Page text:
How Does the Crown Prove Assault with a Weapon?
To secure a conviction, the Crown must be able to prove, at trial, all the elements that make up a specific offence beyond a reasonable doubt. Every criminal offence under Canadian law shares three basic elements that must be proven before the Crown can deal with the issues specific to assault with a weapon. These common elements include the identity of the accused, the date, time, and location of the offence.
The elements specific to assault with a weapon include that the accused must assault the victim and that they did so with a weapon. This means that the Crown must prove the accused intentionally or recklessly and without thought to the probable consequences applied force to the victim without their consent. Once the assault has been proven, the Crown must prove one of the three conditions that were discussed in the first question on this page. It must be shown that the accused was carrying a weapon, used a weapon to commit the assault or threatened to use a weapon to commit an assault as demonstrated in the example set out above. Where the Crown is able to prove each relevant element beyond a reasonable doubt, the accused will be convicted and sentenced.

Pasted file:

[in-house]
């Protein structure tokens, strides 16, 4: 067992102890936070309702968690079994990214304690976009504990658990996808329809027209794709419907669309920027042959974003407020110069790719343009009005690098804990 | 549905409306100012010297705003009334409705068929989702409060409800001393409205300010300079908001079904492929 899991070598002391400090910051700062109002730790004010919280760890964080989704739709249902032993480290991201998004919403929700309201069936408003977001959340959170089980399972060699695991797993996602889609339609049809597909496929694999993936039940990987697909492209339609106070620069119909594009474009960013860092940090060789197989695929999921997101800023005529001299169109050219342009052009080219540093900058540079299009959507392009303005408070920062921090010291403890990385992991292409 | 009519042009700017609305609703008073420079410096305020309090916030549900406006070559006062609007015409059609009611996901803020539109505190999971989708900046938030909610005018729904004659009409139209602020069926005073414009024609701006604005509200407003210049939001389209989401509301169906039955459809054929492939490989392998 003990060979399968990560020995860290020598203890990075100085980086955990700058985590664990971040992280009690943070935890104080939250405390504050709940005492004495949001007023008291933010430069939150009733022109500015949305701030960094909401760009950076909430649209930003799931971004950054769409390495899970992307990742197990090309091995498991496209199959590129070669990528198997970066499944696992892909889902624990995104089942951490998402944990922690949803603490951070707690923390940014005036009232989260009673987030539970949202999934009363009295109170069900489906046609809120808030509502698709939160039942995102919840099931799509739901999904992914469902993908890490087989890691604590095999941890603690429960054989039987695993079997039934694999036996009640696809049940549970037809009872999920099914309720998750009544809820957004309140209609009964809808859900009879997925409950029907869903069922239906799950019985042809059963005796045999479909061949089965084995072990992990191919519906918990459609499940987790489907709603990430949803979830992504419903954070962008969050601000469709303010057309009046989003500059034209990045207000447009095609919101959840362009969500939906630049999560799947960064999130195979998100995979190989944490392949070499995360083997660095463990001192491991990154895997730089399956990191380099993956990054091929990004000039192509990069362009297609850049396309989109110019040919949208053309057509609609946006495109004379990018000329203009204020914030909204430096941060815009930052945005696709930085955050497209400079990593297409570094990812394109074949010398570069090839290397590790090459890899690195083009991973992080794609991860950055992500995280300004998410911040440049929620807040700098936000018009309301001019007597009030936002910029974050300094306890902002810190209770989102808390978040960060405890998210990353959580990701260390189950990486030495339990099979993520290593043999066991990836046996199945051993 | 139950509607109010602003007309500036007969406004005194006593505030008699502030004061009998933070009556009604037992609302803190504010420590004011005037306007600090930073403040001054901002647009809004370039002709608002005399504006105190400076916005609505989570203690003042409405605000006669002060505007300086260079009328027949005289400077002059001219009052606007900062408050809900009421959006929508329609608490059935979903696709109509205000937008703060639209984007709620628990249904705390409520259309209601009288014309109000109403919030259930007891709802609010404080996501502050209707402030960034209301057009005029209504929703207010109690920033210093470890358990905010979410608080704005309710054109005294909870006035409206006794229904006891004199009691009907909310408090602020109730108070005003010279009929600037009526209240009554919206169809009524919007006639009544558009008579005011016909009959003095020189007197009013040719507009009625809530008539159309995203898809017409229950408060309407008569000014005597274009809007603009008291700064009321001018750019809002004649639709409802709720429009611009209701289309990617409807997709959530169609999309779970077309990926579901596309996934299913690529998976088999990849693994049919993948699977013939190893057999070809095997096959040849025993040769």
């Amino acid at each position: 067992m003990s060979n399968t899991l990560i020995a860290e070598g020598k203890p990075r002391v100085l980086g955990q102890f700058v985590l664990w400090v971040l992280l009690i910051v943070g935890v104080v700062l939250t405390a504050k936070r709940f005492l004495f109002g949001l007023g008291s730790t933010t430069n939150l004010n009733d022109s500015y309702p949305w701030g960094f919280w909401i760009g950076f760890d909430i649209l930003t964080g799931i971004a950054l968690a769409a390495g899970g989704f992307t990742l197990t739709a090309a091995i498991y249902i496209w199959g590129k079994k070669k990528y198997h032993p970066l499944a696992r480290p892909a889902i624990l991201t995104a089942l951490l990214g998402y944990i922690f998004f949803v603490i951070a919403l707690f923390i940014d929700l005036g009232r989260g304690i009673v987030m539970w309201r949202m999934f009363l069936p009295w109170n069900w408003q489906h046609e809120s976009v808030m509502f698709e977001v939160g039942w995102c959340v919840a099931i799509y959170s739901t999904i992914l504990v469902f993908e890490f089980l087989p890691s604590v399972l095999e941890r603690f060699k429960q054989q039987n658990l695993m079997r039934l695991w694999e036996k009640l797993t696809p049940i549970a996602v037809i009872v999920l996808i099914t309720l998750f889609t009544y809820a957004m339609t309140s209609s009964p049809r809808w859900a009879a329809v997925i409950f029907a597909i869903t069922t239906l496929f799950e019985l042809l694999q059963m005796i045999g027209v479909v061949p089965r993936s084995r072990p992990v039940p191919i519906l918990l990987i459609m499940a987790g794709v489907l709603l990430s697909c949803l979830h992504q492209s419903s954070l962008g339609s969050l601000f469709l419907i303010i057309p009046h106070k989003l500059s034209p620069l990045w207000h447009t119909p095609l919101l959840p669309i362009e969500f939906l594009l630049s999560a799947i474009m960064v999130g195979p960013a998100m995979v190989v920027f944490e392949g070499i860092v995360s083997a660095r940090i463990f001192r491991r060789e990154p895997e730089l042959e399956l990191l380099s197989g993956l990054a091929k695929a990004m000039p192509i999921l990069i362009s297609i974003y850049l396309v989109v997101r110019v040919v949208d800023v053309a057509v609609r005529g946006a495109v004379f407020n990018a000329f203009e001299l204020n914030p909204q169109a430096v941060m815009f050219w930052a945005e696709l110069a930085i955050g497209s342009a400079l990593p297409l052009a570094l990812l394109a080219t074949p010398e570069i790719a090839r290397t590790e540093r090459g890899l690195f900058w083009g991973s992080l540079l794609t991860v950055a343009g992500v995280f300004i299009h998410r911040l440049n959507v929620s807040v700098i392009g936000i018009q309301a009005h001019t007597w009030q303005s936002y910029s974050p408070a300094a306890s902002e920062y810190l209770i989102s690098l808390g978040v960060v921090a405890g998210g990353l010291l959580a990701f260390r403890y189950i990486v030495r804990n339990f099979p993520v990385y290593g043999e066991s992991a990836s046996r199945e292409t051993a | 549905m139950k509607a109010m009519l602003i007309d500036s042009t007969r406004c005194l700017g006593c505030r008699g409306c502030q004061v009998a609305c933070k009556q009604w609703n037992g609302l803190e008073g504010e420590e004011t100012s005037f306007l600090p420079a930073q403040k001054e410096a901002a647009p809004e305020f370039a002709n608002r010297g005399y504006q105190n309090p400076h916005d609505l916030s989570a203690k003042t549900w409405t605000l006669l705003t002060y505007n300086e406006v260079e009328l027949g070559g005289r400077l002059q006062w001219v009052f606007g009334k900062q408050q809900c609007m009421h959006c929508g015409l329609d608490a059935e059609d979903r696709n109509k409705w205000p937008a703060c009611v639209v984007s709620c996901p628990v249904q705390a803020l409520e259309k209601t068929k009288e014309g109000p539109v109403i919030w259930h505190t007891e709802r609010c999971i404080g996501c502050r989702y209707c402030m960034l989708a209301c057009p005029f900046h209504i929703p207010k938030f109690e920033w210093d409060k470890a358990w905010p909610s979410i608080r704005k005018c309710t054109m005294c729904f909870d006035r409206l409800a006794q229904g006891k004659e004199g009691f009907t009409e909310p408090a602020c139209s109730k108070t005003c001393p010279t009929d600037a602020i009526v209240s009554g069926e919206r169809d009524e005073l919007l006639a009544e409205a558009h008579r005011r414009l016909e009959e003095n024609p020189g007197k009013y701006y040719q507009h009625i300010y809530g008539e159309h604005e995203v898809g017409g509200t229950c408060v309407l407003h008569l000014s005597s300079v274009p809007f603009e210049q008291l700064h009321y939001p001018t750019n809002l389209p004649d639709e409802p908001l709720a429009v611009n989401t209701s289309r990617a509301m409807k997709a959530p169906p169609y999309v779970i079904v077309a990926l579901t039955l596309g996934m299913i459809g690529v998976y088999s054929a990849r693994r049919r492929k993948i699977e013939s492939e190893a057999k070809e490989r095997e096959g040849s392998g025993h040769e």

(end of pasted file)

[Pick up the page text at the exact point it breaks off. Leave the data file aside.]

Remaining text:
Can an Assault with a Weapon Charge Impact Someone’s Immigration Status?
It is possible that an assault with a weapon conviction could impact a person’s immigration status. Given that the offence carries a 10-year maximum sentence, assault with a weapon that is prosecuted by indictment qualifies as serious criminality according to s. 36(1) of the Immigration and Refugee Protection Act.
That provision states that any permanent resident convicted of an indictable offence such as assault with a weapon will be considered inadmissible to Canada. The same ruling would apply to any foreign national that has entered Canada, according to s. 36(2) of the IRPA. A person convicted of assault with a weapon that faces a sentence of six months imprisonment or more could face deportation. If the person has entered Canada using a work permit or student visa, that permit may not be renewed after they have been deported. The same consequences face a person seeking refugee protection. An assault with a weapon conviction may result in their refugee claim being suspended and the deportation process being triggered.